EPAR summary for the public



This is a summary of the European public assessment report (EPAR) for Rapiscan. It explains how the Committee for Medicinal Products for Human Use (CHMP) assessed the medicine to reach its opinion in favour of granting a marketing authorisation and its recommendations on the conditions of use for Rapiscan.

What is Rapiscan?

Rapiscan is a solution for injection that contains the active substance regadenoson.

What is Rapiscan used for?

Rapiscan is for diagnostic use only. It is used in a type of heart scan called 'radionuclide myocardial perfusion imaging' to see the blood flow in the heart muscle.

Before this type of scan, the patient's heart is usually put under stress by exercise such as walking or running on a treadmill to help dilate (widen) the blood vessels in the heart and increase the blood flow to the heart muscle. Rapiscan is used as a 'stress agent' that has a similar effect on the heart as exercise. It is used in adult patients (aged 18 years or over) who are unable to exercise enough for a stress test.

The medicine can only be obtained with a prescription.

How is Rapiscan used?

Rapiscan must only be used in a hospital that has equipment for resuscitation and monitoring the patient.

It is given as a 10-second injection of 400 micrograms into a vein immediately followed by an injection of sodium chloride (salt) solution. The patient then undergoes the procedures for radionuclide myocardial perfusion imaging, starting with an injection of a radioactive substance 10 to 20 seconds

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after the sodium chloride injection. Because Rapiscan causes a rapid increase in heart rate and a fall in blood pressure, patients should remain sitting or lying down and be monitored frequently until the effects of the medicine have worn off.

Rapiscan should only be used once within any 24-hour period. Patients must not take any medicines or products that contain methylxanthines (such as caffeine or theophylline) for at least 12 hours before receiving Rapiscan. They should also stop receiving dipyridamole (a medicine used to prevent blood clots) for at least two days before receiving Rapiscan. For further information on the use of Rapiscan, see the summary of product characteristics (also part of the EPAR).

How does Rapiscan work?

The active substance in Rapiscan, regadenoson, is an A2A adenosine receptor agonist. It works by attaching to A2A adenosine receptors in the walls of the blood vessels in the heart, causing the blood vessels to widen and increasing blood flow into the heart muscle. This enables the blood flow in the heart to be seen more easily during myocardial perfusion imaging.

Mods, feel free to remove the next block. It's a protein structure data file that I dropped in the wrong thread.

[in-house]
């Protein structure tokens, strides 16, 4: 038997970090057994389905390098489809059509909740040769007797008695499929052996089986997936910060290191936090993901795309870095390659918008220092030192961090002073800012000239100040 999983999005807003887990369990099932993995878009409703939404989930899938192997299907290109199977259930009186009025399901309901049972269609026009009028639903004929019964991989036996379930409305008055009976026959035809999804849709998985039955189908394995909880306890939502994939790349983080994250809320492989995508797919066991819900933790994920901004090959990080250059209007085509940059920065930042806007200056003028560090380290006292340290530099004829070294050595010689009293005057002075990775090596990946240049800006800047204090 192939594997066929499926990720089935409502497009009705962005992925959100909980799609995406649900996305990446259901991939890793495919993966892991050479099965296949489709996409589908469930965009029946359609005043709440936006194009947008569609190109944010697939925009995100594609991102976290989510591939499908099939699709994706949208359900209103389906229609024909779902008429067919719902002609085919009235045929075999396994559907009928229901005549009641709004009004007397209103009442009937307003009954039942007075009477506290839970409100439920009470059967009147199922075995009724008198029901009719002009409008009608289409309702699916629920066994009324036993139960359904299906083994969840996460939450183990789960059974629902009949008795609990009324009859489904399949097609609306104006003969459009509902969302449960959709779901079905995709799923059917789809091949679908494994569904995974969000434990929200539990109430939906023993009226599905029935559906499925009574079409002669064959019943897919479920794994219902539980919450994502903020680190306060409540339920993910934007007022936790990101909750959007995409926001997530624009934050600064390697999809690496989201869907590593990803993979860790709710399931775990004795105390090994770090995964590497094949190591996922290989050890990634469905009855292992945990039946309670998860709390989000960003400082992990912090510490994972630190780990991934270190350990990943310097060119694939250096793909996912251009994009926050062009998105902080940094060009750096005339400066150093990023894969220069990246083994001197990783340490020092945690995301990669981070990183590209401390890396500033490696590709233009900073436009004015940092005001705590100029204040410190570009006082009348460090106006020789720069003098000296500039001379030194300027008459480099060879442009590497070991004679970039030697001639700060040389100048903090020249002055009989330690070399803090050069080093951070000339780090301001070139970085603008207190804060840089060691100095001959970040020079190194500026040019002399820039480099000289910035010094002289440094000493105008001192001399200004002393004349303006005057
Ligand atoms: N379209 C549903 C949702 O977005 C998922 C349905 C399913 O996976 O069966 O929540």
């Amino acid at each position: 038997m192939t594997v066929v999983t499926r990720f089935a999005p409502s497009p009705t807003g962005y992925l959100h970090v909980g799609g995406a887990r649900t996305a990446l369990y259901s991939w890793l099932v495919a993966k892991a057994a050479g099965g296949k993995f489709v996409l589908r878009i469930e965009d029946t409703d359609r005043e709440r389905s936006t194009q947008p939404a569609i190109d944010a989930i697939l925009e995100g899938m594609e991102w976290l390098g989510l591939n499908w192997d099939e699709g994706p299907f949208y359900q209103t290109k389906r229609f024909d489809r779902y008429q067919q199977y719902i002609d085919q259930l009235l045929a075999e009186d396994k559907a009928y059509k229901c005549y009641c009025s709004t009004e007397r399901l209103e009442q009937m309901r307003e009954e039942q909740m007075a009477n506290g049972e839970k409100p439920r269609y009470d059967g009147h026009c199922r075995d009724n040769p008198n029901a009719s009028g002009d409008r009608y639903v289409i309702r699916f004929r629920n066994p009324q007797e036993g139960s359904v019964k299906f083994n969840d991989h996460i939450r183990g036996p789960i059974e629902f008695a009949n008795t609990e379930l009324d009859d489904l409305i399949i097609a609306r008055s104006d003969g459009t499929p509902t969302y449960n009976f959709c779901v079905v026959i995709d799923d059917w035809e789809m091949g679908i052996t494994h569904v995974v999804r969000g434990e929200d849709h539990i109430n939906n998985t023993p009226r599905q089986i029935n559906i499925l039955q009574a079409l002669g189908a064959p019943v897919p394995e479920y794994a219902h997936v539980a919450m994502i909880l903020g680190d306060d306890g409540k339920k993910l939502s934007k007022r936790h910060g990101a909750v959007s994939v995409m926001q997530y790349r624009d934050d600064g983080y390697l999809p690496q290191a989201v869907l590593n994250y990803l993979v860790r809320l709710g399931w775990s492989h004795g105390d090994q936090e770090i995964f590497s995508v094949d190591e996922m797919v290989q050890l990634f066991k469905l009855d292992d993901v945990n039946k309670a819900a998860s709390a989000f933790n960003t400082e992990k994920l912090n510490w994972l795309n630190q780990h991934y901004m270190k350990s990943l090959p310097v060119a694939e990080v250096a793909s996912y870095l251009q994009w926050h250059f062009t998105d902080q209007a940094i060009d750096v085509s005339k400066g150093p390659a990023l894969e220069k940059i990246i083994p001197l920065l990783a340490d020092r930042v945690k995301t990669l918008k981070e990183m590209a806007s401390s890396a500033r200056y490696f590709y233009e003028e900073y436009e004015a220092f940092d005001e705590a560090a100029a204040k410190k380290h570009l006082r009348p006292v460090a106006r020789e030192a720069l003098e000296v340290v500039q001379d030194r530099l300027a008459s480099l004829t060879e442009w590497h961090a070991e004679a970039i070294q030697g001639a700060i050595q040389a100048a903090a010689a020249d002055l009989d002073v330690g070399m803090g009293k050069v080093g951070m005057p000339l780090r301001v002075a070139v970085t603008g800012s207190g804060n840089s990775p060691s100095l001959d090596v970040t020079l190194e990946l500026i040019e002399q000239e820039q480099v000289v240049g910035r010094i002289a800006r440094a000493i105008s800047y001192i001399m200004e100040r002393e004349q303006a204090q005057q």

How has Rapiscan been studied?

In two main studies, around 2,000 adult patients first had a myocardial perfusion imaging scan performed using adenosine (another medicine used as a stress agent) followed by a second scan with either adenosine or Rapiscan. The main measure of effectiveness was based on the similarity between the results of the scans with Rapiscan and adenosine.

What benefit has Rapiscan shown during the studies?

The results of scans using Rapiscan and adenosine were comparable. The 'agreement rates' between the first and second scans were similar regardless of which of the two medicines were used for the second scan.

What is the risk associated with Rapiscan?

The most common side effects with Rapiscan (seen in more than 1 patient in 10) are headache, dizziness, ST segment changes (an abnormal reading on the electrocardiogram or ECG), flushing (reddening of the skin), dyspnoea (difficulty breathing), gastrointestinal (stomach and gut) discomfort and chest pain. For the full list of all side effects reported with Rapiscan, see the package leaflet.

Rapiscan must not be used in patients with slow heart rate unless they have a pacemaker, unstable angina (a type of chest pain that changes in severity) that has not been controlled with treatment, severe hypotension (low blood pressure) or decompensated heart failure (when the heart does not work as well as it should). For the full list of restrictions, see the package leaflet.

Why has Rapiscan been approved?

The CHMP decided that Rapiscan's benefits are greater than its risks and recommended that it be given marketing authorisation.

What measures are being taken to ensure the safe and effective use of Rapiscan?

A risk management plan has been developed to ensure that Rapiscan is used as safely as possible. Based on this plan, safety information has been included in the summary of product characteristics and the package leaflet for Rapiscan, including the appropriate precautions to be followed by healthcare professionals and patients.

Other information about Rapiscan:

The European Commission granted a marketing authorisation valid throughout the European Union for Rapiscan on 6 September 2010.

The full EPAR for Rapiscan can be found on the Agency's website under EMA website/Find medicine/Human medicines/European Public Assessment Reports. For more information about treatment with Rapiscan, read the package leaflet (also part of the EPAR) or contact your doctor or pharmacist.

This summary was last updated in 03-2015.



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